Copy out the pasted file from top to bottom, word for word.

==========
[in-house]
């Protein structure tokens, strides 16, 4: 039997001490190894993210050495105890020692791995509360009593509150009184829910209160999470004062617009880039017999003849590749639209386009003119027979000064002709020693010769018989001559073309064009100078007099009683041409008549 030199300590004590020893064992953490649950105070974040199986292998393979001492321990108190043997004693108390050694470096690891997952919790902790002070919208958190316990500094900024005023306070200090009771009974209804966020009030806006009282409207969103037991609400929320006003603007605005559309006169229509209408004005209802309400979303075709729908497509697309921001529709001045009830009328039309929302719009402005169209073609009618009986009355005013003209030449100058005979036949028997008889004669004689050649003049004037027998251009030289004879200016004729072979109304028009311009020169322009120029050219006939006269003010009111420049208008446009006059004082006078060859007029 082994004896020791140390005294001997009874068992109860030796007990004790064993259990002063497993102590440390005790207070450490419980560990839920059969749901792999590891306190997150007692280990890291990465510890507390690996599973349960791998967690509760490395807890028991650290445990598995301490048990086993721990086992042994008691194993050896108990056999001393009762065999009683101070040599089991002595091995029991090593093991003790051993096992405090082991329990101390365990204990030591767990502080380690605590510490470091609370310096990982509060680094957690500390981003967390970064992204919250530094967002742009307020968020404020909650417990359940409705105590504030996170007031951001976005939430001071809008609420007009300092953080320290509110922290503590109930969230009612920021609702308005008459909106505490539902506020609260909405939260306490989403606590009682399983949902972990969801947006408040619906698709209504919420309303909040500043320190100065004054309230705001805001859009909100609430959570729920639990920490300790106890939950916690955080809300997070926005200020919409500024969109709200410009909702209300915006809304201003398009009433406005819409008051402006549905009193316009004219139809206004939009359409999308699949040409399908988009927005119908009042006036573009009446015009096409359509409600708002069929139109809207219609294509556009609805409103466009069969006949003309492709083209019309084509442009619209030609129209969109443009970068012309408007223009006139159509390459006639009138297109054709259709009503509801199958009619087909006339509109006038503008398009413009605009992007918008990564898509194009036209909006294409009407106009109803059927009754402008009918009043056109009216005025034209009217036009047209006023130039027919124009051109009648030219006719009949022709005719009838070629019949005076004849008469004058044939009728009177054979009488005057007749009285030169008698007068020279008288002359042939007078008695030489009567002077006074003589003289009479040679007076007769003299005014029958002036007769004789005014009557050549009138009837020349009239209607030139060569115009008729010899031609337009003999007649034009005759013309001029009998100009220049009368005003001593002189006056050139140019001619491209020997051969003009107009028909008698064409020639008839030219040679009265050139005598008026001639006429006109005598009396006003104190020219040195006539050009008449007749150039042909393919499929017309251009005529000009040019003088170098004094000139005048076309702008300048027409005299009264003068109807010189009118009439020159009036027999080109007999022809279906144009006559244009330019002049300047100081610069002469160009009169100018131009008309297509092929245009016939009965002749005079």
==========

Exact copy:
[in-house]
């Protein structure tokens, strides 16, 4: 039997001490190894993210050495105890020692791995509360009593509150009184829910209160999470004062617009880039017999003849590749639209386009003119027979000064002709020693010769018989001559073309064009100078007099009683041409008549 030199300590004590020893064992953490649950105070974040199986292998393979001492321990108190043997004693108390050694470096690891997952919790902790002070919208958190316990500094900024005023306070200090009771009974209804966020009030806006009282409207969103037991609400929320006003603007605005559309006169229509209408004005209802309400979303075709729908497509697309921001529709001045009830009328039309929302719009402005169209073609009618009986009355005013003209030449100058005979036949028997008889004669004689050649003049004037027998251009030289004879200016004729072979109304028009311009020169322009120029050219006939006269003010009111420049208008446009006059004082006078060859007029 082994004896020791140390005294001997009874068992109860030796007990004790064993259990002063497993102590440390005790207070450490419980560990839920059969749901792999590891306190997150007692280990890291990465510890507390690996599973349960791998967690509760490395807890028991650290445990598995301490048990086993721990086992042994008691194993050896108990056999001393009762065999009683101070040599089991002595091995029991090593093991003790051993096992405090082991329990101390365990204990030591767990502080380690605590510490470091609370310096990982509060680094957690500390981003967390970064992204919250530094967002742009307020968020404020909650417990359940409705105590504030996170007031951001976005939430001071809008609420007009300092953080320290509110922290503590109930969230009612920021609702308005008459909106505490539902506020609260909405939260306490989403606590009682399983949902972990969801947006408040619906698709209504919420309303909040500043320190100065004054309230705001805001859009909100609430959570729920639990920490300790106890939950916690955080809300997070926005200020919409500024969109709200410009909702209300915006809304201003398009009433406005819409008051402006549905009193316009004219139809206004939009359409999308699949040409399908988009927005119908009042006036573009009446015009096409359509409600708002069929139109809207219609294509556009609805409103466009069969006949003309492709083209019309084509442009619209030609129209969109443009970068012309408007223009006139159509390459006639009138297109054709259709009503509801199958009619087909006339509109006038503008398009413009605009992007918008990564898509194009036209909006294409009407106009109803059927009754402008009918009043056109009216005025034209009217036009047209006023130039027919124009051109009648030219006719009949022709005719009838070629019949005076004849008469004058044939009728009177054979009488005057007749009285030169008698007068020279008288002359042939007078008695030489009567002077006074003589003289009479040679007076007769003299005014029958002036007769004789005014009557050549009138009837020349009239209607030139060569115009008729010899031609337009003999007649034009005759013309001029009998100009220049009368005003001593002189006056050139140019001619491209020997051969003009107009028909008698064409020639008839030219040679009265050139005598008026001639006429006109005598009396006003104190020219040195006539050009008449007749150039042909393919499929017309251009005529000009040019003088170098004094000139005048076309702008300048027409005299009264003068109807010189009118009439020159009036027999080109007999022809279906144009006559244009330019002049300047100081610069002469160009009169100018131009008309297509092929245009016939009965002749005079």